The Financial Times recently reported that some companies have presented non-GAAP metrics — such as “EBITDAC” — that effectively adjust away the effects of the COVID-19 pandemic on their operations. Maybe I’m too cynical, but presenting “as adjusted” numbers that back out an event of the pandemic’s magnitude seems akin to asking a question like, “Other than that, Mrs. Lincoln, how did you enjoy the play?”
Just how prevalent are presentations of non-GAAP COVID-19 adjusted numbers? According to a recent Bass Berry survey, not very. The firm reviewed 55 public companies that presented Adjusted EBITDA in earnings releases during the period from April 1, 2020, to May 14, 2020. This excerpt says that only a handful included COVID-19 related adjustments in their Adjusted EBITDA presentations, but a number did narratively disclose the impact COVID-19 had on that metric:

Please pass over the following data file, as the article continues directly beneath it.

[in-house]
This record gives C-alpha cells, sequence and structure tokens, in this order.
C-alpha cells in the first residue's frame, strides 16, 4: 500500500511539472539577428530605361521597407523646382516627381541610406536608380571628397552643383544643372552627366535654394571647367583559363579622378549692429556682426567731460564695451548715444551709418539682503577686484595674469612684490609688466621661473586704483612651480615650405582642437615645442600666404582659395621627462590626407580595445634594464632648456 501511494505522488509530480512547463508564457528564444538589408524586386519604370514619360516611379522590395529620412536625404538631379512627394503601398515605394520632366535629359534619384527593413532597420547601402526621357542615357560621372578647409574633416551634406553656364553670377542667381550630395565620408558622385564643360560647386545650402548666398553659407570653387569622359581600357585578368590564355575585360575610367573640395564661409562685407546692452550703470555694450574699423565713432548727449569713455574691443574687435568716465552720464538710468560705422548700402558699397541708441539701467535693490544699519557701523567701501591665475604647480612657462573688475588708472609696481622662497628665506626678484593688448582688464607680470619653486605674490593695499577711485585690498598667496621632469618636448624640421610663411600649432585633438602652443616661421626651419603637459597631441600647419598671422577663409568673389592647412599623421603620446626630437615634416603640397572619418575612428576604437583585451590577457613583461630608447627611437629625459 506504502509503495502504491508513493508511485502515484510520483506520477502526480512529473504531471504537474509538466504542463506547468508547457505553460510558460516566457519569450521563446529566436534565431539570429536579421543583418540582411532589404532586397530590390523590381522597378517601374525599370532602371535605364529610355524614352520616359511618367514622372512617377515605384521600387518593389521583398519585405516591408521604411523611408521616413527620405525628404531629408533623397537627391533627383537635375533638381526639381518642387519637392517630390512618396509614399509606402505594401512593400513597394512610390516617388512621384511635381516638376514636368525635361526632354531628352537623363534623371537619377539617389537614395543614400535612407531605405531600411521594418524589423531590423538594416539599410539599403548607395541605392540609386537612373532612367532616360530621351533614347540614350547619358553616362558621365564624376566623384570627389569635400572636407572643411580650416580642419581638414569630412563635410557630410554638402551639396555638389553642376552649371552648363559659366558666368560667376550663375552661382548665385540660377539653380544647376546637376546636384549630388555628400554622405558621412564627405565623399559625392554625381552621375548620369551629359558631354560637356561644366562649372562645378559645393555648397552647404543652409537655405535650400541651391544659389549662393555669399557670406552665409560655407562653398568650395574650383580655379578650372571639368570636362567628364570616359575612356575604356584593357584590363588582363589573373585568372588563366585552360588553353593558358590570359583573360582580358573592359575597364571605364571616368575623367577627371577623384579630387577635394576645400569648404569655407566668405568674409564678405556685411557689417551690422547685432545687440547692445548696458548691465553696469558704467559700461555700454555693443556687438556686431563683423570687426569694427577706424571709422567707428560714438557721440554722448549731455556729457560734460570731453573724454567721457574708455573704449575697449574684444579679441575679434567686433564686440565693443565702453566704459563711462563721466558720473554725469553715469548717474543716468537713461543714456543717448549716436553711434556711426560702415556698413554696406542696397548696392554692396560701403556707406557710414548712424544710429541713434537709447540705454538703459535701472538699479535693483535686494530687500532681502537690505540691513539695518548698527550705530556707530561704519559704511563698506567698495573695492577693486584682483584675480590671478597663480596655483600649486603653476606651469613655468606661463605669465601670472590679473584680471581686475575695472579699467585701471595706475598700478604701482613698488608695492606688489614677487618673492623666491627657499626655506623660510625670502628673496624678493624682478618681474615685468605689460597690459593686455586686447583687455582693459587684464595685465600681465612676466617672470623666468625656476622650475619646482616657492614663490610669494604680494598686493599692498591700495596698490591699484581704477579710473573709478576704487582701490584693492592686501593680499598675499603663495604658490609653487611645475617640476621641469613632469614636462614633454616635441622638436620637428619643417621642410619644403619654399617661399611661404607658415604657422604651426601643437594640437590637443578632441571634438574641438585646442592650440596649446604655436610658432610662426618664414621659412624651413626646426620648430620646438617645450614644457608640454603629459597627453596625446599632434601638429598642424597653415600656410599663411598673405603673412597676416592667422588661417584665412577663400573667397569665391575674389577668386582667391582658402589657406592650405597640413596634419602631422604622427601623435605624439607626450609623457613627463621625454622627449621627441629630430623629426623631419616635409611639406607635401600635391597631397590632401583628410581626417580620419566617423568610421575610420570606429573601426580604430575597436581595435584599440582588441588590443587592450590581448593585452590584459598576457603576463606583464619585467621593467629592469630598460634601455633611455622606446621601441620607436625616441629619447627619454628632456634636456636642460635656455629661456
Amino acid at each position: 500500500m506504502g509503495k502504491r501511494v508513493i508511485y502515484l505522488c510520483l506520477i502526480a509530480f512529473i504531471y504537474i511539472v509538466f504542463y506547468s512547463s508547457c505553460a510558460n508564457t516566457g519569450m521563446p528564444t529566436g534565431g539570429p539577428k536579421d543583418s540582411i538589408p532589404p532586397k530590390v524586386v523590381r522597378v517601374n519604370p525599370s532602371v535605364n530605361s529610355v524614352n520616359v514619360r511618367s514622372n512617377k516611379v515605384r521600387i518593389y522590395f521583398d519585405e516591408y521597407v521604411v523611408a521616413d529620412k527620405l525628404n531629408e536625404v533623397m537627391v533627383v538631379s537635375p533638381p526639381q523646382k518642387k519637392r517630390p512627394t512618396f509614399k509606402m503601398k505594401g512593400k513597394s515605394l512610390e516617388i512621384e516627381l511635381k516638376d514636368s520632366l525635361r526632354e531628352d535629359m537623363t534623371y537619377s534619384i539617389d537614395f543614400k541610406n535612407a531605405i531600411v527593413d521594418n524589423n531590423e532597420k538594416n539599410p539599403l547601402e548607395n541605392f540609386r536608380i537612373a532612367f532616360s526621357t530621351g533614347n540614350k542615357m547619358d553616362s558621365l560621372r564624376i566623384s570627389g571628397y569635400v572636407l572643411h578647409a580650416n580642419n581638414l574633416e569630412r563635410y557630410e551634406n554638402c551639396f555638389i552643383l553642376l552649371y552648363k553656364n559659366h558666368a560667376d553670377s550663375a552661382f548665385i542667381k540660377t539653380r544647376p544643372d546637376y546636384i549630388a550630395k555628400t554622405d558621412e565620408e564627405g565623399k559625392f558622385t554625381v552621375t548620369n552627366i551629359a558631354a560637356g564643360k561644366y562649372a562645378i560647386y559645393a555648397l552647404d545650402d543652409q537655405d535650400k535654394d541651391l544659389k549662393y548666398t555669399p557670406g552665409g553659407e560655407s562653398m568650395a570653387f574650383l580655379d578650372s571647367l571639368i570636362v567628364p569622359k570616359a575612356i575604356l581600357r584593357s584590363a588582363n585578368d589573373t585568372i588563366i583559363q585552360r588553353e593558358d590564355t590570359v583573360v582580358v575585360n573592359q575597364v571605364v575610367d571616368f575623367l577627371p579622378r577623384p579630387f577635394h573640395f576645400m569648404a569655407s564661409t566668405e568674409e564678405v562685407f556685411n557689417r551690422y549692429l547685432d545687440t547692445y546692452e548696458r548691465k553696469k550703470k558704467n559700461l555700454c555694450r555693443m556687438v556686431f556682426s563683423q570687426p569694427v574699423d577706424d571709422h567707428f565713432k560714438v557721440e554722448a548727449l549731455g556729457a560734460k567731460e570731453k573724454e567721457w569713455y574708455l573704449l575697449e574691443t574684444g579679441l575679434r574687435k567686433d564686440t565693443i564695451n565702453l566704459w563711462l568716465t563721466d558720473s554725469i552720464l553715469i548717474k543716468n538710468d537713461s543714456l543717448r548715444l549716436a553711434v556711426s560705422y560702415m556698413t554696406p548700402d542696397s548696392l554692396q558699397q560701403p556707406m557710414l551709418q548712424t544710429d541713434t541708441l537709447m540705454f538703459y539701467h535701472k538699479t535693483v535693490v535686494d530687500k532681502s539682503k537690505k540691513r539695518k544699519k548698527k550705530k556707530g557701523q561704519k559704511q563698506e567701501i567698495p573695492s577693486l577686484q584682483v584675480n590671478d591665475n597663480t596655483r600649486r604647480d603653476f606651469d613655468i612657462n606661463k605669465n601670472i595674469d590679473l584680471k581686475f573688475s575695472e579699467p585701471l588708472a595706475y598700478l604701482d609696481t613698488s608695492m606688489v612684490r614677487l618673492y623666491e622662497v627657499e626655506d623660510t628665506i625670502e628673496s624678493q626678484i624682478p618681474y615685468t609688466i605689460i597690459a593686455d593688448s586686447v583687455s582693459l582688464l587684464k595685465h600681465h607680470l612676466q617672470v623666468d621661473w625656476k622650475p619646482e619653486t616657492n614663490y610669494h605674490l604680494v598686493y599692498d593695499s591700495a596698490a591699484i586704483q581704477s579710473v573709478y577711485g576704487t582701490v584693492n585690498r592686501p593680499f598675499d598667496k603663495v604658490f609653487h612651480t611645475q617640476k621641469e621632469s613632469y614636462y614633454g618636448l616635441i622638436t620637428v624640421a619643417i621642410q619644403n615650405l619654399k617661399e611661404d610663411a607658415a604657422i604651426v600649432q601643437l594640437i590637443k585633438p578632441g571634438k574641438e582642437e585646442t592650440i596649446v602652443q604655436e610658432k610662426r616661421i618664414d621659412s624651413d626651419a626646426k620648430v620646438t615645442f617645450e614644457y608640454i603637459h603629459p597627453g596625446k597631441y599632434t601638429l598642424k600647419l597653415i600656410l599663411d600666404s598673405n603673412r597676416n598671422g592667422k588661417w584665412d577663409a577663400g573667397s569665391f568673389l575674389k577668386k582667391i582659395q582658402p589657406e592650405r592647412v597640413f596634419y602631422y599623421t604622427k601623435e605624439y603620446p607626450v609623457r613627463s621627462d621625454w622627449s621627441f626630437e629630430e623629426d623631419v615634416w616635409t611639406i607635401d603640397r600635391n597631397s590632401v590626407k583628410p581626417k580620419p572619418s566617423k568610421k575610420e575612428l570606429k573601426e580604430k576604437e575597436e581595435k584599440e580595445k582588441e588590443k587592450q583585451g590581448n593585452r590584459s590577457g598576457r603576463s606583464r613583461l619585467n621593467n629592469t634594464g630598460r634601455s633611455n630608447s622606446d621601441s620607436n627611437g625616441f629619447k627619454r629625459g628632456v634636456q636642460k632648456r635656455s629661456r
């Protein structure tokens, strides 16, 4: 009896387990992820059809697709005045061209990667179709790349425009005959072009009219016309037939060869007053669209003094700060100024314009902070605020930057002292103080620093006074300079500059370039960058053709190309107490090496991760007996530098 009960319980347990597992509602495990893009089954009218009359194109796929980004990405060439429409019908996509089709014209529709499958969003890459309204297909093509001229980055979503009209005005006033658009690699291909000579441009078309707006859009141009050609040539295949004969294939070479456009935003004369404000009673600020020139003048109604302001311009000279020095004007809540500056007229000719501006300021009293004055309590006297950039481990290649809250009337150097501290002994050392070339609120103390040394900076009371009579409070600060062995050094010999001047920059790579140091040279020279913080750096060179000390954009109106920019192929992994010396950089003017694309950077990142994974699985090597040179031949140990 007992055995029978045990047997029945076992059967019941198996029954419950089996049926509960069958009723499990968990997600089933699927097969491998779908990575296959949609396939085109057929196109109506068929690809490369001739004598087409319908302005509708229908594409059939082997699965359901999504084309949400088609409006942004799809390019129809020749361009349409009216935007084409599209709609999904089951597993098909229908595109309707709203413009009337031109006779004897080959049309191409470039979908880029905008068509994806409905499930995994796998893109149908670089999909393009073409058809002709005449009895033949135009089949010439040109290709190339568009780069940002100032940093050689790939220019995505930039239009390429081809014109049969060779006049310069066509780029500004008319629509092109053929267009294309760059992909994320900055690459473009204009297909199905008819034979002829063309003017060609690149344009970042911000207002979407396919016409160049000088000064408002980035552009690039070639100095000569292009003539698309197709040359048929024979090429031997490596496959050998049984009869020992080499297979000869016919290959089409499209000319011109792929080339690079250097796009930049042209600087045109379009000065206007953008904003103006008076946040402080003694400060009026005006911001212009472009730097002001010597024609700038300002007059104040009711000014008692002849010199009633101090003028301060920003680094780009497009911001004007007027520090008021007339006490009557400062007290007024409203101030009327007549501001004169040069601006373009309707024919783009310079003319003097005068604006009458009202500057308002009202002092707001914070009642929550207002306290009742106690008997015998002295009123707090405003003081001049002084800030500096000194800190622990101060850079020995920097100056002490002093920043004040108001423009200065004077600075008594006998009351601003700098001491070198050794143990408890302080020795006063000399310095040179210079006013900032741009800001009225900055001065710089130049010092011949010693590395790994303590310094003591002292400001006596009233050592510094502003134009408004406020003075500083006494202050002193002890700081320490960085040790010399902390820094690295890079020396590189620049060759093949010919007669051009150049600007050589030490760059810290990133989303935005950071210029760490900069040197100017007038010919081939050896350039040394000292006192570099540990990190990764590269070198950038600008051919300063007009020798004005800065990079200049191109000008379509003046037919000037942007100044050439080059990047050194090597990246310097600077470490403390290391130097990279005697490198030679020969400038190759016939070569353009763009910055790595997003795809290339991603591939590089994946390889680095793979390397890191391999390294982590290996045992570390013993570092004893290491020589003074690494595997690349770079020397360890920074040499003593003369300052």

Of the surveyed companies, five companies, or 9%, included an adjustment in their calculation of Adjusted EBITDA related in some form to the COVID-19 pandemic, and 91% did not. Certain surveyed companies within this 91% group, while not including an adjustment for COVID-19 in the definition of Adjusted EBITDA, noted the impact that the COVID-19 pandemic had on Adjusted EBITDA at either the consolidated or the segment level (for example, by noting that the COVID-19 pandemic had a specified percentage impact on Adjusted EBITDA as the result of the shutdown of a manufacturing facility as the result of the COVID-19 pandemic).
That seems to me to be a better way to present this information than adjusting it away. COVID-19’s impact on key performance indicators is clearly relevant information but including it in the Adjusted EBITDA metric itself implies that it should be regarded as a one-time event. Unfortunately, it appears that the pandemic is more like the “new normal,” and may impact operations in future periods even more significantly than it did during the first quarter.
-John Jenkins, TheCorporateCounsel.net May 21, 2020
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